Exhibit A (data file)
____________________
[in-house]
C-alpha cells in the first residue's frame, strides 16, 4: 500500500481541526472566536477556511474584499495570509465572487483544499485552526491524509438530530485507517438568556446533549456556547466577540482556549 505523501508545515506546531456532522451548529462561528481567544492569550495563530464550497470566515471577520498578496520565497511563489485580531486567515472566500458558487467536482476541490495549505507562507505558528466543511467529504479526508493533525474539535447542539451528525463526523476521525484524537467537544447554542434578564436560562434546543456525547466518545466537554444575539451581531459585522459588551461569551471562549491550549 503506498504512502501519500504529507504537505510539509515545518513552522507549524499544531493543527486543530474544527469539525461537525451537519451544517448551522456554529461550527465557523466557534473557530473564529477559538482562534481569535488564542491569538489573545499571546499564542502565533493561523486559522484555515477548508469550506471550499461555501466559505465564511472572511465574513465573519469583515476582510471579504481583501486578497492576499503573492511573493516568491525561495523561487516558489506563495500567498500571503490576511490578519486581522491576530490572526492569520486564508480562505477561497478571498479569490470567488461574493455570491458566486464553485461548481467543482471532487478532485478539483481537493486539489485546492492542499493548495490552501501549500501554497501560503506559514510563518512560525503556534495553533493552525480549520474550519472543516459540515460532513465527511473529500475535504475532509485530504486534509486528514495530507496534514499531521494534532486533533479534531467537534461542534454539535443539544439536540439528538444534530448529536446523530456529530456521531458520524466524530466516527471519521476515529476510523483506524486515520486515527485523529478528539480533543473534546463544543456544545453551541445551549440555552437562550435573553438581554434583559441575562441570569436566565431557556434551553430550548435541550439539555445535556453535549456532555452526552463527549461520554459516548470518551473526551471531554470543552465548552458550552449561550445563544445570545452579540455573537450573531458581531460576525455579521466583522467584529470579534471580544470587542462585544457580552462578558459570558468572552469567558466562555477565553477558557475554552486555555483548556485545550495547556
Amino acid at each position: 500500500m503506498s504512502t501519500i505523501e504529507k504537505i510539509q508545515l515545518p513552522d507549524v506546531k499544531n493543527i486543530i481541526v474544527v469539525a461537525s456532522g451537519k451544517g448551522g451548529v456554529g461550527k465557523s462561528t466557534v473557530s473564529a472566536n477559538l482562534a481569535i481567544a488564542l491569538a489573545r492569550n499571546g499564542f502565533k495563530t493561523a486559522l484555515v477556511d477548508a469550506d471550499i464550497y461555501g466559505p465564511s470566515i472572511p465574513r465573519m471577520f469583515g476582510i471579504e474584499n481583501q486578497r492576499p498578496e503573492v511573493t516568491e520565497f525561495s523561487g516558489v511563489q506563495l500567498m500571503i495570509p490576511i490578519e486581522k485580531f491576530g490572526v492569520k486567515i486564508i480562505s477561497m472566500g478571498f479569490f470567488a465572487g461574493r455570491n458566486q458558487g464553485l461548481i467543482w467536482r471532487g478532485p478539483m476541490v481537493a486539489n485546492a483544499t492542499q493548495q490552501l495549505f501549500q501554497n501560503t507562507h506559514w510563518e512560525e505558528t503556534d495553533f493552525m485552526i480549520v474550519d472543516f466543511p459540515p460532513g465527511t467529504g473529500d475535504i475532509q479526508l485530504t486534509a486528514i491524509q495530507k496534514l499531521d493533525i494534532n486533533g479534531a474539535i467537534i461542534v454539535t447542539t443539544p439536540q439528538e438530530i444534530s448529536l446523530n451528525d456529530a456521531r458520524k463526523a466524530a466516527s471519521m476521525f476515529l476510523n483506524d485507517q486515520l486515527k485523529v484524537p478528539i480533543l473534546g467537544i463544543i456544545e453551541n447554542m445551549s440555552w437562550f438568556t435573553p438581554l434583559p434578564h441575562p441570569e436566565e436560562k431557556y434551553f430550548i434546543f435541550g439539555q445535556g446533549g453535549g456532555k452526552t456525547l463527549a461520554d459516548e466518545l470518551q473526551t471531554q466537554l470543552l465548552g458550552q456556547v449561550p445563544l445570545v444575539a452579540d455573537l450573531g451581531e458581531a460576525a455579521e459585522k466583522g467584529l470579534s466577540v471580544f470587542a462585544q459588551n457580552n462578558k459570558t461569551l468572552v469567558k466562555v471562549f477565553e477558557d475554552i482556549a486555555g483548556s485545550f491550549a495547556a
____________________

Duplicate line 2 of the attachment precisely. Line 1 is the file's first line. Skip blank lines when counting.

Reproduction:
C-alpha cells in the first residue's frame, strides 16, 4: 500500500481541526472566536477556511474584499495570509465572487483544499485552526491524509438530530485507517438568556446533549456556547466577540482556549 505523501508545515506546531456532522451548529462561528481567544492569550495563530464550497470566515471577520498578496520565497511563489485580531486567515472566500458558487467536482476541490495549505507562507505558528466543511467529504479526508493533525474539535447542539451528525463526523476521525484524537467537544447554542434578564436560562434546543456525547466518545466537554444575539451581531459585522459588551461569551471562549491550549 503506498504512502501519500504529507504537505510539509515545518513552522507549524499544531493543527486543530474544527469539525461537525451537519451544517448551522456554529461550527465557523466557534473557530473564529477559538482562534481569535488564542491569538489573545499571546499564542502565533493561523486559522484555515477548508469550506471550499461555501466559505465564511472572511465574513465573519469583515476582510471579504481583501486578497492576499503573492511573493516568491525561495523561487516558489506563495500567498500571503490576511490578519486581522491576530490572526492569520486564508480562505477561497478571498479569490470567488461574493455570491458566486464553485461548481467543482471532487478532485478539483481537493486539489485546492492542499493548495490552501501549500501554497501560503506559514510563518512560525503556534495553533493552525480549520474550519472543516459540515460532513465527511473529500475535504475532509485530504486534509486528514495530507496534514499531521494534532486533533479534531467537534461542534454539535443539544439536540439528538444534530448529536446523530456529530456521531458520524466524530466516527471519521476515529476510523483506524486515520486515527485523529478528539480533543473534546463544543456544545453551541445551549440555552437562550435573553438581554434583559441575562441570569436566565431557556434551553430550548435541550439539555445535556453535549456532555452526552463527549461520554459516548470518551473526551471531554470543552465548552458550552449561550445563544445570545452579540455573537450573531458581531460576525455579521466583522467584529470579534471580544470587542462585544457580552462578558459570558468572552469567558466562555477565553477558557475554552486555555483548556485545550495547556